Micro-celebrity Practices in the Commemoration of Deniz Gezmiş
It was 6 May 2022 and, like hundreds of other people in Karşıyaka Cemetery, Ankara, I was visiting the tomb of the Marxist-Leninist martyr Deniz Gezmiş to observe the 50th anniversary of the execution of Gezmiş and his two other comrades. Most of those visiting the cemetery that day were leftist or centrist partisans, waiting for hours for their cortège’s turn to commemorate the young martyrs. The groups succeeded each other in giving public speeches by Gezmiş’ grave, and many played music for the martyrs. The soundscape of the cemetery was made up of protest slogans of solidarity, calls to not forget Gezmiş and protest songs such as the Turkish versions of the Internationale and Bella Ciao.
The last group I was watching played a Turkish folk song from someone’s phone, after its members took selfies and photographs with the tomb like many other visitors. An older man had just announced that the group would sing along to Deniz Gezmiş’ “favourite song”. A woman standing next to me exclaimed: “No! This is not his favourite song”. To my knowledge it wasn’t known as Gezmiş’ “favourite song”. Quickly, the man initiating the singalong added that it was “one of his favourite songs”. I pointed out to the young woman next to me that the man had corrected himself and we got talking. She told me to speak to the young man next to her, who wore a green parka lined with fur just like Gezmiş himself: “he knows everything about Deniz”, she said. It turned out that he was managing a Deniz Gezmiş account on Instagram, and the duo had travelled to Ankara to livestream the commemorations for their viewers. I asked the woman if they were there with a group, and she said, “no, we are independent”. I told her that I too was “independent” and was there for research. There we were, three “independent” youths observing the different partisans’ commemorations. Whereas they could claim to know Deniz’s favorite song, my confidence lay in knowing which cultural products had made claims about Gezmiş’ “favourite songs”.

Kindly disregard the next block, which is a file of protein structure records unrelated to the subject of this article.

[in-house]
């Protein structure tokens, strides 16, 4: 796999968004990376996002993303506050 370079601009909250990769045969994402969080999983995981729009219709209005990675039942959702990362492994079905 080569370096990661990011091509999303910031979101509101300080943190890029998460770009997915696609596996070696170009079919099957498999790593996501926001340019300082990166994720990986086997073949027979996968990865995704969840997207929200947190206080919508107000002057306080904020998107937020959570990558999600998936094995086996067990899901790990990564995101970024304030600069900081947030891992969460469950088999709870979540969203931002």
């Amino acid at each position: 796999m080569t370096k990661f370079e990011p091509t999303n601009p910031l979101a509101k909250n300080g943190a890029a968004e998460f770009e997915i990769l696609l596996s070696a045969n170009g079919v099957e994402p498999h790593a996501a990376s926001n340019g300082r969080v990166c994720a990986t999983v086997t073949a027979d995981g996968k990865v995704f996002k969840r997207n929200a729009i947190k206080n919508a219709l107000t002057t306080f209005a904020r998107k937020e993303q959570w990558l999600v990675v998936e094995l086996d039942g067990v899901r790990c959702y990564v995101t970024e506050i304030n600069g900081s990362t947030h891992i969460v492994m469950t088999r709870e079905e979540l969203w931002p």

In my recent work on youth and memory, I’ve looked at the ways in which Deniz Gezmiş has been used for the political socialisation of youth. But my analysis necessarily left out the “independents”, the nonpartisans, the fans. How could we, students of cultural memory and social movements, account for the framing of movement icons like Gezmiş as intimate others whose favourite song is worth knowing? Was there a way to understand these “independent” and seemingly “apolitical” relations to historical revolutionaries? Time and again, the iconisation of figures like Che Guevara and their place in the popular imaginary have been condemned as the commodification of their memory. Many have pointed out the irony of a Marxist figure being inserted into the circuit of capitalist commodities. But if we could suspend this judgement, is there a way to understand how Che Guevara t-shirts and Deniz Gezmiş fan pages mediate successive generations’ relation to revolutionary pasts?
The existence of celebrity culture – in which revolutionary “icons” are framed as historical celebrities – offers one explanation for numerous fan pages for Deniz Gezmiş. However, celebrity culture is not an ahistorical framework that solely refers to the “famous” or the “well-known”, or in our case, the “most memorable”. It provides a frame for making sense of social relations between mediated lives and spectators, through genres like gossip, and is in constant flux due to changing media regimes. We simply cannot equate the historical celebrity of the 1990s to the historical celebrity of the 2020s, even if that celebrity is the same person. What does the celebrification of historical figures mean in terms of cultural memory then, when we take memory to be always mediated, and thus structured by given media regimes?
In the 1980s, during the neoliberal restructuring of Turkey, Deniz Gezmiş was framed by the celebrity culture of tabloid magazines. One very influential magazine in this era was Nokta, which claimed to be a political weekly while packaging political news as entertainment – its covers famous for their sexualised images of women. This was in the aftermath of the silencing era of the 1980-1983 military junta of Turkey, when politics was still a dangerous topic, and Nokta was an independent liberal voice that safely broke the silence.